Five alpine resorts are within an hour's drive of Taos; all offer complete facilities, including equipment rentals. Although exact opening and closing dates vary according to snow conditions, the season usually begins around Thanksgiving and continues into early April.

Ski clothing can be purchased, and ski equipment can be rented or bought, from several Taos outlets. Among them are Cottam's Ski & Outdoor Shops, with four locations (call tel. 800/322-8267 or 575/758-2822 for the one nearest you;, and Taos Ski Valley Sportswear, Ski & Boot Co., in Taos Ski Valley (tel. 575/776-2291).

Taos Ski Valley, P.O. Box 90, Taos Ski Valley, NM 87525 (tel. 575/776-2291;, is the preeminent ski resort in the southern Rocky Mountains. It was founded in 1955 by a Swiss-German immigrant, Ernie Blake. According to local legend, Blake searched for 2 years in a small plane for the perfect location for a ski resort comparable to what he was accustomed to in the Alps. He found it at the abandoned mining site of Twining, high above Taos. Today, under the management of two younger generations of Blakes, the resort has become internationally renowned for its light, dry powder (as much as 320 in. annually), its superb ski school, and its personal, friendly service.

Taos Ski Valley can best be appreciated by the more experienced skier and snowboarder. It offers steep, high-alpine, high-adventure skiing. The mountain is more intricate than it might seem at first glance, and it holds many surprises and challenges -- even for the expert. The London Times called the valley "without any argument the best ski resort in the world. Small, intimate, and endlessly challenging, Taos simply has no equal." The quality of the snow here (light and dry) is believed to be due to the dry Southwestern air and abundant sunshine. Note: In 2008, Taos Ski Valley began allowing snowboarders onto its slopes.

Between the 11,819-foot summit and the 9,207-foot base, there are 72 trails and bowls, more than half of them designated for expert and advanced skiers. Most of the remaining trails are suitable for advanced intermediates; there is little flat terrain for novices to gain experience and mileage. However, many beginning skiers find that after spending time in lessons they can enjoy the Kachina Bowl, which offers spectacular views as well as wide-open slopes.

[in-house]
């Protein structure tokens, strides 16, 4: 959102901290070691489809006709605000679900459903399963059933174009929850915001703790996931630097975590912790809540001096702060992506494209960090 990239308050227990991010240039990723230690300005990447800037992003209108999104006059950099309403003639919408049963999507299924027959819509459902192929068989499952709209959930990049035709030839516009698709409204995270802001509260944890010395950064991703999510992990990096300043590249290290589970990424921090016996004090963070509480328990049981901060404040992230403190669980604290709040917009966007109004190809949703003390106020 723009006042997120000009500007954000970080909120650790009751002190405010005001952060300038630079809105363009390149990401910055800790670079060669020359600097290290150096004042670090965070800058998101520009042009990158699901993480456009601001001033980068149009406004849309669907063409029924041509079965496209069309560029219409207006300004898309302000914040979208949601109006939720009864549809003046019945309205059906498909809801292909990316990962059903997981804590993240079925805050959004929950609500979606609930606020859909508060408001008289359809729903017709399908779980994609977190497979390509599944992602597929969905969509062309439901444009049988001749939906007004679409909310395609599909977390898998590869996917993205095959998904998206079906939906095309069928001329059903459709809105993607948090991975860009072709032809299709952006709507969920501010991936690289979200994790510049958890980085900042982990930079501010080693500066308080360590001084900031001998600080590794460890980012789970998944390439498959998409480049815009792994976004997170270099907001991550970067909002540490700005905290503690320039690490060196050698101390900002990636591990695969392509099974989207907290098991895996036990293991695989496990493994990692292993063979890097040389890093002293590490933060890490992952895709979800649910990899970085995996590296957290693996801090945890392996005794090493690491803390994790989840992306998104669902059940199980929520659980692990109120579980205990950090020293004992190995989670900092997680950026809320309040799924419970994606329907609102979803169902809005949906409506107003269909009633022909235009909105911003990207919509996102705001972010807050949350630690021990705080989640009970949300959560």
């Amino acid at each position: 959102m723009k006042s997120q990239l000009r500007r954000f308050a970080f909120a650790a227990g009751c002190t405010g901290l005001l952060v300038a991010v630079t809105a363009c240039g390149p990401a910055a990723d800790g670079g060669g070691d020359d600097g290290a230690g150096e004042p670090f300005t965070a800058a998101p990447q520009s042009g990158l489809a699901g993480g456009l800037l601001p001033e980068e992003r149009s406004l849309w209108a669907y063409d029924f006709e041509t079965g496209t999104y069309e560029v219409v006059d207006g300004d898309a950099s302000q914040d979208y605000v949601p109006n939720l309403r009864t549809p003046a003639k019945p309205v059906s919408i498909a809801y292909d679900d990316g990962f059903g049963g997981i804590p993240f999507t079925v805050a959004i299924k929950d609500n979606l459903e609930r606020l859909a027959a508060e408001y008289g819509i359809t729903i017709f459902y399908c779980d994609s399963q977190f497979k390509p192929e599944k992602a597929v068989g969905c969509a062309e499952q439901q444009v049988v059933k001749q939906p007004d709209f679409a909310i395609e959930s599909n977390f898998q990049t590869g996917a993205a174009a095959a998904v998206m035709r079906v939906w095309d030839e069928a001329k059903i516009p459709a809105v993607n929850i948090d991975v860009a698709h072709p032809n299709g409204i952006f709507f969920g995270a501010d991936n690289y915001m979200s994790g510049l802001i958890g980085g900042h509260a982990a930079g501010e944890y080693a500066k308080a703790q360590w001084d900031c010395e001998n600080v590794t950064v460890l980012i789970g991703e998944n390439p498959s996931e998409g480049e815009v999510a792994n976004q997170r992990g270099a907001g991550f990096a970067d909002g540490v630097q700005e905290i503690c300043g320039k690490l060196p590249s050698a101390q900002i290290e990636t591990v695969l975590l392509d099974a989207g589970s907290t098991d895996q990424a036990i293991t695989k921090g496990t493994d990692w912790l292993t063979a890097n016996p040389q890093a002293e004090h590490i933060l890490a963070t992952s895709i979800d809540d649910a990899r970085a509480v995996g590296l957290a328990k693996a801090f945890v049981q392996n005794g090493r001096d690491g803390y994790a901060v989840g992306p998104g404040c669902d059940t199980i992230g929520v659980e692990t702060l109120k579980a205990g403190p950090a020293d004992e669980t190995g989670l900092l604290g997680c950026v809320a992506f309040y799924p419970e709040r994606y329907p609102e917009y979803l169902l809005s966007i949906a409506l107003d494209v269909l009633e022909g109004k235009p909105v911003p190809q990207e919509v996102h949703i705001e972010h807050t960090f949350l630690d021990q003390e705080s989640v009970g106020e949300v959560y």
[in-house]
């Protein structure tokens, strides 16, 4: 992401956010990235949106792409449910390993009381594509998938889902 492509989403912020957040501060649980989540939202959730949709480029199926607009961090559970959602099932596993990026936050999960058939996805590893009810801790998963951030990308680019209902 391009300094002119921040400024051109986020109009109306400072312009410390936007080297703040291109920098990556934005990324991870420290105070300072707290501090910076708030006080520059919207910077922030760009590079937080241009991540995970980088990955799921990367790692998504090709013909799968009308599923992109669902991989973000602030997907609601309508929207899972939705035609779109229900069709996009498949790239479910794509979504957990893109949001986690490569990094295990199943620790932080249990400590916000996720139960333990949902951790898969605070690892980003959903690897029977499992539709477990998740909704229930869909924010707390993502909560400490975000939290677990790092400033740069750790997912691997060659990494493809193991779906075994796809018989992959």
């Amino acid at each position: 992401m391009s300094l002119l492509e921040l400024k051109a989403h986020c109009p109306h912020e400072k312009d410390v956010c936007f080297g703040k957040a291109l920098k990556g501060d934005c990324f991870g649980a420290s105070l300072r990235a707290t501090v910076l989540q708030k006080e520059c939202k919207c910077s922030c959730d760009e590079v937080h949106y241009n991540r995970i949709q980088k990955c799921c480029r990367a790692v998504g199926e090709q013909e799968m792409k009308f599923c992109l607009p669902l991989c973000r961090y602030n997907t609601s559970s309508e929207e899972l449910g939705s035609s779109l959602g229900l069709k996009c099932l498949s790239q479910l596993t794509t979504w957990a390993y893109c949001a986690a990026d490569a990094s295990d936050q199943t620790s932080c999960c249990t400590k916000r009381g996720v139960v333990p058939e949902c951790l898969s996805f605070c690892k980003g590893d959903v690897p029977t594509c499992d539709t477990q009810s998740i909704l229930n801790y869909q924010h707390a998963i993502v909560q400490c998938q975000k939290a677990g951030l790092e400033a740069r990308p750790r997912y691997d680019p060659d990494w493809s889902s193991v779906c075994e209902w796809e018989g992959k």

The area has an uphill capacity of 15,000 skiers per hour on its five double chairs, one triple, four quads, and one surface tow. Full-day lift tickets, depending on the season, cost $40 to $66 for adults, $30 to $55 for teens ages 13 to 17, $25 to $40 for children 12 and under, $40 to $50 for seniors ages 65 to 79, and are free for seniors over 80 and for children 6 and under with an adult ticket purchase. Full rental packages are $29 for adults and $20 for children. Taos Ski Valley is open daily 9am to 4pm from Thanksgiving to around the second week of April. Note: Taos Ski Valley has one of the best ski schools in the country, specializing in teaching people how to negotiate steep and challenging runs.

Taos Ski Valley has many lodges and condominiums, with nearly 1,500 beds. All offer ski-week packages; three of them have restaurants. There are three restaurants on the mountain in addition to the many facilities of Village Center at the base. Call the Taos Ski Valley (tel. 800/776-1111 or 505/776-2233).

Not far from Taos Ski Valley is Red River Ski & Snowboard Area, P.O. Box 900, Red River, NM 87558 (tel. 800/331-7669 for reservations; 505/754-2223 for information; One of the bonuses of this ski area is that lodgers at Red River can walk out their doors and be on the slopes. Two other factors make this 40-year-old, family-oriented area special: First, most of its 58 trails are geared toward the intermediate skier, though beginners and experts also have some trails, and second, good snow is guaranteed early and late in the year by snowmaking equipment that can work on 87% of the runs, more than any other in New Mexico. However, be aware that this human-made snow tends to be icy, and the mountain is full of inexperienced skiers, so you really have to watch your back. Locals in the area refer to this as "Little Texas" because it's so popular with Texans and other Southerners. A very friendly atmosphere, with a touch of redneck attitude, prevails.

There's a 1,600-foot vertical drop here to a base elevation of 8,750 feet. Lifts include four double chairs, two triple chairs, and a surface tow, with a capacity of 7,920 skiers per hour. The cost of a lift ticket for all lifts is $55 for adults for a full day, $40 half-day; $48 for teens 13 to 19 for a full day, $35 half-day; and $39 for children ages 4 to 12 and seniors 60 through 69 for a full day, $28 half-day. Free for seniors 70 and over. All rental packages start at $20 for adults, $13 for children. Lifts run daily 9am to 4pm Thanksgiving to about March 28. Ask about their lesson packages.